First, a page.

Toward continental hydrologic–hydrodynamic modeling in South America
- 1Instituto de Pesquisas Hidráulicas, Universidade Federal do Rio Grande do Sul (UFRGS), Porto Alegre, 91501-970, Brazil
- 2Instituto Tecnológico Vale (ITV), Belém, 66055-090, Brazil
- 3LEGOS, Université de Toulouse, CNRS, CNES, IRD, UPS, Toulouse, France
- 4GET, Université de Toulouse, UPS, CNRS, IRD, Toulouse, France
- anow at: Collecte Localisation Satellite (CLS), Ramonville-Saint-Agne, 31520, France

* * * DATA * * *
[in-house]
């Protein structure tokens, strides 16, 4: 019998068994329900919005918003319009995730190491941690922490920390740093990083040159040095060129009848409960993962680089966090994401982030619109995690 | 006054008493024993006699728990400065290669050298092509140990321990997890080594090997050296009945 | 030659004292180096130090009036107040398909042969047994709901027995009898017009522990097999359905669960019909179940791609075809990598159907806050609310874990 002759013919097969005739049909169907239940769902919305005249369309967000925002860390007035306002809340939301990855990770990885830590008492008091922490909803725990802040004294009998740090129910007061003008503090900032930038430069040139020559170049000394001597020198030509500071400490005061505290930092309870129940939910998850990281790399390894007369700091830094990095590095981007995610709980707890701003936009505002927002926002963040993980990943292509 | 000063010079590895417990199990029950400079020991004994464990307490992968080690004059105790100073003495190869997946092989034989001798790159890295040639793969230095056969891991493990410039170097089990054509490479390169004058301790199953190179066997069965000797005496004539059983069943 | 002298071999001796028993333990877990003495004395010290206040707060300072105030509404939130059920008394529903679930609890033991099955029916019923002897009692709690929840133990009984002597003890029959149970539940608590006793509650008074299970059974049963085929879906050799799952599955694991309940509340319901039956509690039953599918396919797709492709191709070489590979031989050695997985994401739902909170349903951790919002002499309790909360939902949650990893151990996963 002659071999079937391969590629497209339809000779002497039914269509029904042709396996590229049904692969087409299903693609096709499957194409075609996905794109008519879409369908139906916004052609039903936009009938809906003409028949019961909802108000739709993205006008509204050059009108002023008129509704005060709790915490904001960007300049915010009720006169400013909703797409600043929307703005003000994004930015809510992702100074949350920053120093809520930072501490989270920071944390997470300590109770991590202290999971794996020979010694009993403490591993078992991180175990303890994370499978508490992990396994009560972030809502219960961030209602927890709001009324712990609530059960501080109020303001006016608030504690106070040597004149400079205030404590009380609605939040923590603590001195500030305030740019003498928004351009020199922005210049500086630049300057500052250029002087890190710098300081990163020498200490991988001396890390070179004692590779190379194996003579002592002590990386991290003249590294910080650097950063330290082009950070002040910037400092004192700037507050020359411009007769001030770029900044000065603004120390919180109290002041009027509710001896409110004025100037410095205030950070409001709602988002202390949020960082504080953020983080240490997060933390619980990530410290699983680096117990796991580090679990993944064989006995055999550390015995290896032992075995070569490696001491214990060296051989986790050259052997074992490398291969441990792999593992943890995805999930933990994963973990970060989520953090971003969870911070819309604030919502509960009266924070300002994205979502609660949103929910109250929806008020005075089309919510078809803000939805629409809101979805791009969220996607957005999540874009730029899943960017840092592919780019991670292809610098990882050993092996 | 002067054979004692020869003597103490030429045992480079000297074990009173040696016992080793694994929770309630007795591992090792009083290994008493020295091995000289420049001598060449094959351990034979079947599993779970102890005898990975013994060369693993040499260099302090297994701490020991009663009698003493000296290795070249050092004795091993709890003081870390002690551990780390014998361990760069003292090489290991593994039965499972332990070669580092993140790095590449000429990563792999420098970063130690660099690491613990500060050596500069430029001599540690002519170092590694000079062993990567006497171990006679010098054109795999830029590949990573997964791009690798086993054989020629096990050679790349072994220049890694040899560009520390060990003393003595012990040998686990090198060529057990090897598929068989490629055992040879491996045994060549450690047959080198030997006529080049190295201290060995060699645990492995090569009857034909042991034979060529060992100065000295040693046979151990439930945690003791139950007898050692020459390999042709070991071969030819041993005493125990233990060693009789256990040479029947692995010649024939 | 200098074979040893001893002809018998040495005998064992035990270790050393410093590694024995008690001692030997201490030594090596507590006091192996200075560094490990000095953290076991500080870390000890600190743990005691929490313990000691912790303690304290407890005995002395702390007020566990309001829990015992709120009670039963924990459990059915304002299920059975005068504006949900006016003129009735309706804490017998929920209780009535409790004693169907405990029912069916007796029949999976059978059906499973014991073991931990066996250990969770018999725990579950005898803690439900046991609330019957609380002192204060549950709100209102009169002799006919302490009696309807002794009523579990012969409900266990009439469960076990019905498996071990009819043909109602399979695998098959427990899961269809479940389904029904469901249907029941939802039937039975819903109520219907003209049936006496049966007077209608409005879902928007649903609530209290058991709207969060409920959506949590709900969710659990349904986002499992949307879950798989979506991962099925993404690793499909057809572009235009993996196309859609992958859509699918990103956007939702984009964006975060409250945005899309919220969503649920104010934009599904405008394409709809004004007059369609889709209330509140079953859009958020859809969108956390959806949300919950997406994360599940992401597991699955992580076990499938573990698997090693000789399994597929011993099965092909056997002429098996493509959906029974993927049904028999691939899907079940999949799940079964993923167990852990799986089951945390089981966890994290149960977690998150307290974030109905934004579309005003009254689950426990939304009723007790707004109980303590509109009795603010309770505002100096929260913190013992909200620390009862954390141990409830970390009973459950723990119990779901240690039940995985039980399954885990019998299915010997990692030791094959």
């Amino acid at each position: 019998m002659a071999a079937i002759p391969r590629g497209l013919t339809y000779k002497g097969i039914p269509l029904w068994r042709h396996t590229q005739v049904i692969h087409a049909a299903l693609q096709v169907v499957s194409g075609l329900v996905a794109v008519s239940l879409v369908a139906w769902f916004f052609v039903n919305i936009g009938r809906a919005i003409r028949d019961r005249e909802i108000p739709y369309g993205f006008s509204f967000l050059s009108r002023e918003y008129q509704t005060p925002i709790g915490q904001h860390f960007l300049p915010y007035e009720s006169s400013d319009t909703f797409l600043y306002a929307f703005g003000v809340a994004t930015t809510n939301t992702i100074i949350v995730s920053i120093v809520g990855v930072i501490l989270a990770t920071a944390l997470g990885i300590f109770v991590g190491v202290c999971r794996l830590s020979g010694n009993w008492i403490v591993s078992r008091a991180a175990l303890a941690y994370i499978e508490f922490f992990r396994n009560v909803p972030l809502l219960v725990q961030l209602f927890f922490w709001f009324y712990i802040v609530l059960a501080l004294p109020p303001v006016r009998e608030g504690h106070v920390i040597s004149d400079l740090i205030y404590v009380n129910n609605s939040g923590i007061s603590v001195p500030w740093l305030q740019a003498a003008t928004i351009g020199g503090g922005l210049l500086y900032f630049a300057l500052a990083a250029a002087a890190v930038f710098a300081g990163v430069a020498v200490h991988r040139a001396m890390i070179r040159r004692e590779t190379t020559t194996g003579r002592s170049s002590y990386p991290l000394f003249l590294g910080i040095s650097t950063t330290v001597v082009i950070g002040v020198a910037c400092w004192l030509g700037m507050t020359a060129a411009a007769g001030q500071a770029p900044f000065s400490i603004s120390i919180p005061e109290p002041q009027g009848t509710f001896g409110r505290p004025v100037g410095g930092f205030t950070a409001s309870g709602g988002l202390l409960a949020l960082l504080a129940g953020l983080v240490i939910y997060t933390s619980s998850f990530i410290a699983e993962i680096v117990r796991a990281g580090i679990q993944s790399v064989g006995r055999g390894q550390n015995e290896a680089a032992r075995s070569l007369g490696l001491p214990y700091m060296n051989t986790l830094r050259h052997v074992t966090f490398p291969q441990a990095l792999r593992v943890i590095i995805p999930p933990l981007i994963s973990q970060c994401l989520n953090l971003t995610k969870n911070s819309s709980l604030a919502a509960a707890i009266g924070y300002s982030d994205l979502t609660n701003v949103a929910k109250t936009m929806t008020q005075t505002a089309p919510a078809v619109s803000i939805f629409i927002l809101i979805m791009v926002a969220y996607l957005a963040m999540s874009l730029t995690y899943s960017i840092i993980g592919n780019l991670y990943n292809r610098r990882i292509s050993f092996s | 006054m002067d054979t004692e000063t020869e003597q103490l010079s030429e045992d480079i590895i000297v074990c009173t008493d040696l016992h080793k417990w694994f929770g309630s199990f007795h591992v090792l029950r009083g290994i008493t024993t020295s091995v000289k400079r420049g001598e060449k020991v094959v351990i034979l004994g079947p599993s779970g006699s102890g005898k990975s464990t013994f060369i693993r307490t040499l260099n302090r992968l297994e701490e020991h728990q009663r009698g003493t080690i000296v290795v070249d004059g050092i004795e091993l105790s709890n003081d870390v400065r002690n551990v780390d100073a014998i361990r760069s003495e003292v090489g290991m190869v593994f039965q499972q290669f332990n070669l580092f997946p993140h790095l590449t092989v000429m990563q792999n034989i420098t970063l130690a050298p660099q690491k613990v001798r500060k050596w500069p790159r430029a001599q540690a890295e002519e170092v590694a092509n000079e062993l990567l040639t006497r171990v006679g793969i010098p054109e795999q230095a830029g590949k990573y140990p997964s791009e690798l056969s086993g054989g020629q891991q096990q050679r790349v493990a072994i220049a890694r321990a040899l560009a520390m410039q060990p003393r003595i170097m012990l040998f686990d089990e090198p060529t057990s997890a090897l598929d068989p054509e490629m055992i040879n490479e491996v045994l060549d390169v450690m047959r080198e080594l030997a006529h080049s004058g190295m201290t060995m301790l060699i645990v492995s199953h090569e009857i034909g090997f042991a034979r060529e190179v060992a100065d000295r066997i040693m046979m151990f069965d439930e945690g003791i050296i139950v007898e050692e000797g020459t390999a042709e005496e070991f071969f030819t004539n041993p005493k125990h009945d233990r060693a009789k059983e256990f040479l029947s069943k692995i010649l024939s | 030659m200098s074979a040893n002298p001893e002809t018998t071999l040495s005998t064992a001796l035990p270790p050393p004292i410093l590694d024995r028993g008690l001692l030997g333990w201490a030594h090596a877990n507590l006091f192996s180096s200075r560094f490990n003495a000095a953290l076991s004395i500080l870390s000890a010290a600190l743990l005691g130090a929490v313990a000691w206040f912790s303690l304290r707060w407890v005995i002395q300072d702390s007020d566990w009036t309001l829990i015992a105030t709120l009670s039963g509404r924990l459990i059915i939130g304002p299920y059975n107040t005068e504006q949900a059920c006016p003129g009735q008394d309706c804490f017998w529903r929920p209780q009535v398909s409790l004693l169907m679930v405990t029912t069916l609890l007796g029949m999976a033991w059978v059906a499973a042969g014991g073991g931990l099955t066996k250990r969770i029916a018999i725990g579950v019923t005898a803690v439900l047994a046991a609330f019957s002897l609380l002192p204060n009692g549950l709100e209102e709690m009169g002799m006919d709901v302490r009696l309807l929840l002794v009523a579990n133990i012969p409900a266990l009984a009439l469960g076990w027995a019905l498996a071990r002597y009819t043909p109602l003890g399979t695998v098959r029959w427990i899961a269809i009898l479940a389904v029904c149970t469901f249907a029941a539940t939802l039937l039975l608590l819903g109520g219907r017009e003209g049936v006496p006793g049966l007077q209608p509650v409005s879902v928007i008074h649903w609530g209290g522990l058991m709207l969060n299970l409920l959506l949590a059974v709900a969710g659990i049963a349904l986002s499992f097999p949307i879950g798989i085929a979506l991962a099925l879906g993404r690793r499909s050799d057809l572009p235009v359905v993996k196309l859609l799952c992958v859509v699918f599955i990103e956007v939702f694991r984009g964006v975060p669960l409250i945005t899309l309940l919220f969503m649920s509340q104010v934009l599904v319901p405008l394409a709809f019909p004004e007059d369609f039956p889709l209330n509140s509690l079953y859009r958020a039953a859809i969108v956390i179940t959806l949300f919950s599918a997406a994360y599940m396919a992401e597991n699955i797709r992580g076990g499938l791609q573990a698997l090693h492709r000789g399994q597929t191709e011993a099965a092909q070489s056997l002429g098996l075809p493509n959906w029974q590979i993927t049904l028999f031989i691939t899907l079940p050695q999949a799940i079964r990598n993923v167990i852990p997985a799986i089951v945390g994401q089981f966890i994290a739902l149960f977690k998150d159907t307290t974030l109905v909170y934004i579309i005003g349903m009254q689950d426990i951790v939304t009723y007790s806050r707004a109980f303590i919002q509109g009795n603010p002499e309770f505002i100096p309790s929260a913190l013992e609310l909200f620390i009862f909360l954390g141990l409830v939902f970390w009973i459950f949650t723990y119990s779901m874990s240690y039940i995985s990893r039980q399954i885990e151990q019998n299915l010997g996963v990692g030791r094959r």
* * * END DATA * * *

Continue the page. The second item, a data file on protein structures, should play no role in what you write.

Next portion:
Abstract. Providing reliable estimates of streamflow and hydrological fluxes is a major challenge for water resources management over national and transnational basins in South America. Global hydrological models and land surface models are a possible solution to simulate the terrestrial water cycle at the continental scale, but issues about parameterization and limitations in representing lowland river systems can place constraints on these models to meet local needs. In an attempt to overcome such limitations, we extended a regional, fully coupled hydrologic–hydrodynamic model (MGB; Modelo hidrológico de Grandes Bacias) to the continental domain of South America and assessed its performance using daily river discharge, water levels from independent sources (in situ, satellite altimetry), estimates of terrestrial water storage (TWS) and evapotranspiration (ET) from remote sensing and other available global datasets. In addition, river discharge was compared with outputs from global models acquired through the eartH2Observe project (HTESSEL/CaMa-Flood, LISFLOOD and WaterGAP3), providing the first cross-scale assessment (regional/continental × global models) that makes use of spatially distributed, daily discharge data. A satisfactory representation of discharge and water levels was obtained (Nash–Sutcliffe efficiency, NSE > 0.6 in 55 % of the cases) and the continental model was able to capture patterns of seasonality and magnitude of TWS and ET, especially over the largest basins of South America. After the comparison with global models, we found that it is possible to obtain considerable improvement on daily river discharge, even by using current global forcing data, just by combining parameterization and better routing physics based on regional experience. Issues about the potential sources of errors related to both global- and continental-scale modeling are discussed, as well as future directions for improving large-scale model applications in this continent. We hope that our study provides important insights to reduce the gap between global and regional hydrological modeling communities.